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Business majors compete, succeed in global marketplace

Jack Harris - business students

How do American students stack up against their peers in the world market? Malone senior business students continue to find themselves at the top, thanks to a simulation activity with college participants from around the globe.

As part of the capstone experience in his Strategic Management course, Professor of Business Administration Jack Harris uses a sophisticated online simulation called “GLO-BUS” to illustrate how students can comprehensively leverage the knowledge they have acquired throughout their major coursework at Malone and apply it to real-life scenarios.

With GLO-BUS, participants are assigned a case study to run a digital camera company in head-to-head competition, starting in year six of the life of the company. They are evaluated based on board directives like growth in earnings per share and return on equity investment, as well as their ability to make ethically-responsible decisions regarding human resource, risk management, and production issues.

“I don’t teach the simulation in class,” said Harris, “rather, I teach strategy and help our students connect the dots of all the discreet content they have studied in their prerequisite coursework. Credit is due to the whole team of Malone faculty members who prepare their students to think on their feet in the real world.”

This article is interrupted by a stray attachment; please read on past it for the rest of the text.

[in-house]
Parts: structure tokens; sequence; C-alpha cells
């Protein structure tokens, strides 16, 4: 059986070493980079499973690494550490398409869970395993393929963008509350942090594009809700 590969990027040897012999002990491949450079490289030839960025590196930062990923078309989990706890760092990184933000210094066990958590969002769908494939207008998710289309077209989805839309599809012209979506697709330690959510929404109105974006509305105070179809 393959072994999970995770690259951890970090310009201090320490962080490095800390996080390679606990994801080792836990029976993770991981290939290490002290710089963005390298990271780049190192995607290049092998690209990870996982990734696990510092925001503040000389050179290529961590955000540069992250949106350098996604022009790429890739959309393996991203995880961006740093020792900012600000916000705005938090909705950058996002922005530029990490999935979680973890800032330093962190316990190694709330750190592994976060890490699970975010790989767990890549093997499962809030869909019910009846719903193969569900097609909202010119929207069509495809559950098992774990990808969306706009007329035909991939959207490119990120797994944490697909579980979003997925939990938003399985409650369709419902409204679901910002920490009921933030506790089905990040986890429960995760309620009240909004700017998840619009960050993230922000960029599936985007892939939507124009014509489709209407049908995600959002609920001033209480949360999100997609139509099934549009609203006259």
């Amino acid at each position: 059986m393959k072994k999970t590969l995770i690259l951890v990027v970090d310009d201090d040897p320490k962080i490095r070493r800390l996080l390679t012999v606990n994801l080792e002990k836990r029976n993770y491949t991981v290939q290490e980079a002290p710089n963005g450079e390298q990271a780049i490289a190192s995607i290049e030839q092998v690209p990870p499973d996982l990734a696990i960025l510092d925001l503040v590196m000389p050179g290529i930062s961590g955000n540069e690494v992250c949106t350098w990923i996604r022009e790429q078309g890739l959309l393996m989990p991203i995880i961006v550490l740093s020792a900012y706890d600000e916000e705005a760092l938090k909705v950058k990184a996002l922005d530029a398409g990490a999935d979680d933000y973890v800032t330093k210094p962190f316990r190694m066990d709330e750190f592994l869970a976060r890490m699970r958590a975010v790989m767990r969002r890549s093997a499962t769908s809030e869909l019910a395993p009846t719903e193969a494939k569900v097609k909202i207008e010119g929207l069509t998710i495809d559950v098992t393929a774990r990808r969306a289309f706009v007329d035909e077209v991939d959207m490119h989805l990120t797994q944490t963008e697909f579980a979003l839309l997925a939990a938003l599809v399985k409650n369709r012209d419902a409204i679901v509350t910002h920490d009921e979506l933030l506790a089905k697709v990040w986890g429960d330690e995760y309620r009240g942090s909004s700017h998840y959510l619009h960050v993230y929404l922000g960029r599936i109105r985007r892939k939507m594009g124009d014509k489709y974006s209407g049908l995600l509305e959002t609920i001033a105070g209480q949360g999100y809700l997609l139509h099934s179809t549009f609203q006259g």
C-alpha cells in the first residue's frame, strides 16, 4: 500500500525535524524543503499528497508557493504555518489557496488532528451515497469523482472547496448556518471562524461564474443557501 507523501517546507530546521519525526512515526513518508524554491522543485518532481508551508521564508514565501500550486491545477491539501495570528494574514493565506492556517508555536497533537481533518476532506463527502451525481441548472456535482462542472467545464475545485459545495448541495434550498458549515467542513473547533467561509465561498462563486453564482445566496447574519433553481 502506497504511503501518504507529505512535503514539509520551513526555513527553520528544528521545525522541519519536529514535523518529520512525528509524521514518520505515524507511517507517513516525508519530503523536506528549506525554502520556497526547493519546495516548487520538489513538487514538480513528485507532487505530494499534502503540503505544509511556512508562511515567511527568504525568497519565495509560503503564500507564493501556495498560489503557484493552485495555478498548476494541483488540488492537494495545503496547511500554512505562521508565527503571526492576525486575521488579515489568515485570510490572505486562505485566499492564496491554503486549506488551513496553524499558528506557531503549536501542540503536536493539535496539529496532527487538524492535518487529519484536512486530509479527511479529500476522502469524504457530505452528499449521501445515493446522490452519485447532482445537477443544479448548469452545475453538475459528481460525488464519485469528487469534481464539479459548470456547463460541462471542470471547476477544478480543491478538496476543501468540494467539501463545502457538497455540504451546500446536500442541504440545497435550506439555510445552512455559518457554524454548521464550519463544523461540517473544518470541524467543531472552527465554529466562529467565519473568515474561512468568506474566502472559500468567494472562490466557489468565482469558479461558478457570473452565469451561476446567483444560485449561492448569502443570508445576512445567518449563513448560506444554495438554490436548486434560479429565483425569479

In Harris’ course, students are divided into teams of three. Recently, the team of Heath Frankland, Cory Boogaart, and Zachary Misak tied for first place out of more than 1,000 teams nationwide.

The teams compete against peers from all over the world, and their companies compete in a global market arena, selling to camera retailers in Europe-Africa, North America, Asia-Pacific, and Latin America.

Harris was notified by GLO-BUS management about the team’s elite ranking in an email that read, “You should be quite proud of your students for such an excellent performance — a performance that reflects quite well on you and the caliber of instruction that students are receiving in your course.”

“Every year our students have ranked in the top 100 overall,” said Harris. “I am proud of these successes because they are tangible reminders of the value of a Malone education.”